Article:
When service personnel died during the Great War, their officers wrote to the bereaved families. Others also wrote, including those who had recovered the bodies or belongings of the dead. One who did this was Jack Sweeney when he found the body of Londoner Alfred Salway in Mametz Wood in 1916.
On 10 July 1916, the 38th (Welsh) Division attacked Mametz Wood in France, in the early stages of the Battle of the Somme. Eventually the wood was cleared but only at the cost of 5,000 casualties in the division.
Among the Welsh Division’s units was the 1st London Welsh, otherwise known as the 15th Battalion of the Royal Welsh (or Welch) Fusiliers. Among the dead of that battalion was Alfred John Salway, from Hoxton, a meat market porter. He had left his wife Emily and two children (at 1 Buttesland Street) early in the war to join the battalion, going out to France with it just before Christmas 1915.
In mid-July 1916, Jack Sweeney, a private in the Lincolnshire Regiment found Salway’s body in the nightmarish Mametz Wood that the Welsh Division had fought through a week earlier. He described the scene in a letter to his future wife Ivy (in Walthamstow) a few months later:
It was on the evening of the 18th or 20th of July (not sure of date) that I found the body of Pte Salway. I was sent with 30 men out of the firing line which was then in Mametz Wood. It was terrible fighting and the cries of the wounded were heart rending, we could not do anything for some of the poor lads but we managed to carry a few of them out with us. There were many dead of both sides but mostly German who I must say looked as thought they had put up a good fight.
The woods was being shelled everywhere – we lost 7 men getting out, 4 were blown to pieces, I cannot describe what it was like but we wanted bombs and someone had to get them.
After dropping off the bombs (grenades) they made their way back, slowly. They
stopped at the next line of trenches and Fritz was shelling a place on our right so we decided to get into the trench running from a road known as The Sunken Road. Just at the corner of the trench we saw 2 men lying, one on one side of the road the other on the other side.
The moon was very bright, the man on the right was in a terrible state, his blood was draining from him into the middle of the road, his head (what was left of it) was covered with a sandbag, we did not touch him at all. The other man was covered with a sandbag but he was not hit about the body like the man opposite. Well something seemed to tell me to look in his pockets, he is the first dead man I have ever touched but I did it and I found a few photos of himself and his wife and children, a pipe and baccy and 1 franc and ½.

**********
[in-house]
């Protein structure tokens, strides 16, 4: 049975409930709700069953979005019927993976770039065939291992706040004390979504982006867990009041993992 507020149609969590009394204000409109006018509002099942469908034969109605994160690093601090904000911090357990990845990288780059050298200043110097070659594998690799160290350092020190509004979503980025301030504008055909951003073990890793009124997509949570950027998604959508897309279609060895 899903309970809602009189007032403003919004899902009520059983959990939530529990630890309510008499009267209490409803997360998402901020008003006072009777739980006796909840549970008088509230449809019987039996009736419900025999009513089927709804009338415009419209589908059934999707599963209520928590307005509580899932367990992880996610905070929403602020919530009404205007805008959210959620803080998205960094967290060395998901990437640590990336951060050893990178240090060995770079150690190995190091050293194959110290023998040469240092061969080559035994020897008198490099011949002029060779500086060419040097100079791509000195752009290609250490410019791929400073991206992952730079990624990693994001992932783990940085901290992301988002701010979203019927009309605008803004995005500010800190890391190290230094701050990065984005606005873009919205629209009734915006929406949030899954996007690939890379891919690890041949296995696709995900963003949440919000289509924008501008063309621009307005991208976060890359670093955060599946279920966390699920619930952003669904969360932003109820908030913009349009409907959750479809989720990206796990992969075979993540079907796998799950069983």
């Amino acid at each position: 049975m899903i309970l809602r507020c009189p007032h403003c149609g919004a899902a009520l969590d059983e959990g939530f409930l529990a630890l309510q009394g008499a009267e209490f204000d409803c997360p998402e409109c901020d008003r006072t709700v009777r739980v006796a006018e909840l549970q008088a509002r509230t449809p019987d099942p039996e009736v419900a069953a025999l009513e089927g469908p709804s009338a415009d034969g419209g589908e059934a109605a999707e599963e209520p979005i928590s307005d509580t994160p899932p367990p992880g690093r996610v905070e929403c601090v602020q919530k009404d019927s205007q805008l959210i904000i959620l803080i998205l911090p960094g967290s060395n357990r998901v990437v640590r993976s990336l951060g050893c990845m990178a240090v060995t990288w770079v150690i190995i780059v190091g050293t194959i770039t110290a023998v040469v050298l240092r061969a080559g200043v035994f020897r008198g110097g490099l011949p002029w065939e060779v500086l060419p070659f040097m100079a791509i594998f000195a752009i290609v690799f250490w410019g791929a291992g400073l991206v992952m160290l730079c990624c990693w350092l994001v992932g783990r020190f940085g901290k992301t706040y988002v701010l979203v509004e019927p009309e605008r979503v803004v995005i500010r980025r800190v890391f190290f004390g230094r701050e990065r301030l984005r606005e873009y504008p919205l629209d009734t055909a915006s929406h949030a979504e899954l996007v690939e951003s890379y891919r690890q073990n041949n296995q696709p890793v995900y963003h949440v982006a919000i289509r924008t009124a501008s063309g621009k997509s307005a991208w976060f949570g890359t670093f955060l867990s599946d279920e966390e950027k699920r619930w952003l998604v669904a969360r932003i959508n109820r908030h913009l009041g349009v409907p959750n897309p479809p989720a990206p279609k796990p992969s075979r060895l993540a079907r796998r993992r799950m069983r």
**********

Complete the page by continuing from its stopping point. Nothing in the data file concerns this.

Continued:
Well we got a light and looked at his letters to see who he was, when I saw the address on the top of his letter (his home address) I could have dropped as I knew it very well and I believe I knew the man too. The letter was the last one from his wife and I kept it until after the battle and we got relieved. I left his Pay Book and also his identification disc so as the burning party would know who he was, then we went on our journey with our box of bombs…
After we were relieved we went by train to a place called Arras, I then sent that letter which I found on Pte Salway to his wife and she wrote back and thanked me and asked if I happened to find our where he was buried if I would let her known. Well when we left Arras to go to that ‘Hell’ again I had a look at a good many graves around the spot where I found Pte Salway but I did not find it.
I know where he must be buried now, it is one of the big grave grounds, I passed it on the march. There are about 800 buried there, the graves are well looked after but some of the poor chaps are buried where they fell and a bit of wood made into a Cross to show that some poor lad is buried there, some have no names, others bear on the ‘An Unknown English Soldier’.
After the war, the thousands of bodies around Mametz were consolidated into Dantzig Alley British Cemetery, where there are graves or memorials to 2,053 dead of the Great War – 518 of them unidentified. Salway’s body was identified (thanks to the items left on the body, which Sweeney mentioned) and he is buried there. He is also remembered on the memorial at his school, St Luke’s Parochial School.
What solace it gave Mrs Salway to hear from Sweeney, we will probably never know, but finding out that a loved one’s body had been identified and properly buried was often a real comfort to the bereaved of the First World War.
The Long, Long Trail
38th (Welsh) Division Memorial, Mametz Wood
Greater Love: Letters Home 1914-1918 – (ed) Michael Moyniyan. This includes the Sweeney letters, which are held in the Imperial War Museum archive